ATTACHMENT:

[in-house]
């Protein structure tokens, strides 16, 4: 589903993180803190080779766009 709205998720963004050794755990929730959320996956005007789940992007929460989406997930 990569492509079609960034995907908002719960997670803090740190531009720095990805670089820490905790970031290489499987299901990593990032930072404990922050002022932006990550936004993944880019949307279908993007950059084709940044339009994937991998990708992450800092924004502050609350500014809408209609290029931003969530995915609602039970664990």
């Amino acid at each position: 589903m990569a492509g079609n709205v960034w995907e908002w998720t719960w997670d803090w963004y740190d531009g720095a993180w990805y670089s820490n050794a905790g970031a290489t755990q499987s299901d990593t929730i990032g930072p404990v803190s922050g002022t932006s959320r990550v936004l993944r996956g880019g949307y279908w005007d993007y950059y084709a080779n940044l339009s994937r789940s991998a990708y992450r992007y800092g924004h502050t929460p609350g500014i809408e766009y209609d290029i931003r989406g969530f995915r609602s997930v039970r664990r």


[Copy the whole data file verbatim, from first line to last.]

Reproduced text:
[in-house]
């Protein structure tokens, strides 16, 4: 589903993180803190080779766009 709205998720963004050794755990929730959320996956005007789940992007929460989406997930 990569492509079609960034995907908002719960997670803090740190531009720095990805670089820490905790970031290489499987299901990593990032930072404990922050002022932006990550936004993944880019949307279908993007950059084709940044339009994937991998990708992450800092924004502050609350500014809408209609290029931003969530995915609602039970664990």
């Amino acid at each position: 589903m990569a492509g079609n709205v960034w995907e908002w998720t719960w997670d803090w963004y740190d531009g720095a993180w990805y670089s820490n050794a905790g970031a290489t755990q499987s299901d990593t929730i990032g930072p404990v803190s922050g002022t932006s959320r990550v936004l993944r996956g880019g949307y279908w005007d993007y950059y084709a080779n940044l339009s994937r789940s991998a990708y992450r992007y800092g924004h502050t929460p609350g500014i809408e766009y209609d290029i931003r989406g969530f995915r609602s997930v039970r664990r």